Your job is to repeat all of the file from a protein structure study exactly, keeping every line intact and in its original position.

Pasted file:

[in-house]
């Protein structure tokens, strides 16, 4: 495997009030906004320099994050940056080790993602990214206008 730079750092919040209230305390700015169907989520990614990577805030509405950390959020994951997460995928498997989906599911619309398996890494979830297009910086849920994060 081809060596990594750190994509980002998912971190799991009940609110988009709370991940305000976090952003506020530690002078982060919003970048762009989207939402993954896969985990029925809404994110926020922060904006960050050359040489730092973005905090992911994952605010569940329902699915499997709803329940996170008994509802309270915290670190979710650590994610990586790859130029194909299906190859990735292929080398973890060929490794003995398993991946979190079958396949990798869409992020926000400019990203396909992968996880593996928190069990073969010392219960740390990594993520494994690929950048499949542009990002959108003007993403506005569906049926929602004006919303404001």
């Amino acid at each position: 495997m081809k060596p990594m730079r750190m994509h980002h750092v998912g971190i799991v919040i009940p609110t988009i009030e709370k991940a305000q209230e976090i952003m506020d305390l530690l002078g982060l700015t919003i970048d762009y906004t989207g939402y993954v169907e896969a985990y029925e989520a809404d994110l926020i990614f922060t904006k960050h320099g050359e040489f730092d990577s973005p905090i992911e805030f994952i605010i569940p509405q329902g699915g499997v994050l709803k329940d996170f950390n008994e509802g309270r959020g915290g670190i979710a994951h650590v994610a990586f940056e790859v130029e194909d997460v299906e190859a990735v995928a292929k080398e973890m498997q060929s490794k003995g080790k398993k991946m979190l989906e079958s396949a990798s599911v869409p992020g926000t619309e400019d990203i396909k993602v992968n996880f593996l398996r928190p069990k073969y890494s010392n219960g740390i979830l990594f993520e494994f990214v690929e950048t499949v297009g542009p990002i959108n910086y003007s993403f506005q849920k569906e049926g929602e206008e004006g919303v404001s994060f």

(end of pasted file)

[in-house]
């Protein structure tokens, strides 16, 4: 495997009030906004320099994050940056080790993602990214206008 730079750092919040209230305390700015169907989520990614990577805030509405950390959020994951997460995928498997989906599911619309398996890494979830297009910086849920994060 081809060596990594750190994509980002998912971190799991009940609110988009709370991940305000976090952003506020530690002078982060919003970048762009989207939402993954896969985990029925809404994110926020922060904006960050050359040489730092973005905090992911994952605010569940329902699915499997709803329940996170008994509802309270915290670190979710650590994610990586790859130029194909299906190859990735292929080398973890060929490794003995398993991946979190079958396949990798869409992020926000400019990203396909992968996880593996928190069990073969010392219960740390990594993520494994690929950048499949542009990002959108003007993403506005569906049926929602004006919303404001």
């Amino acid at each position: 495997m081809k060596p990594m730079r750190m994509h980002h750092v998912g971190i799991v919040i009940p609110t988009i009030e709370k991940a305000q209230e976090i952003m506020d305390l530690l002078g982060l700015t919003i970048d762009y906004t989207g939402y993954v169907e896969a985990y029925e989520a809404d994110l926020i990614f922060t904006k960050h320099g050359e040489f730092d990577s973005p905090i992911e805030f994952i605010i569940p509405q329902g699915g499997v994050l709803k329940d996170f950390n008994e509802g309270r959020g915290g670190i979710a994951h650590v994610a990586f940056e790859v130029e194909d997460v299906e190859a990735v995928a292929k080398e973890m498997q060929s490794k003995g080790k398993k991946m979190l989906e079958s396949a990798s599911v869409p992020g926000t619309e400019d990203i396909k993602v992968n996880f593996l398996r928190p069990k073969y890494s010392n219960g740390i979830l990594f993520e494994f990214v690929e950048t499949v297009g542009p990002i959108n910086y003007s993403f506005q849920k569906e049926g929602e206008e004006g919303v404001s994060f």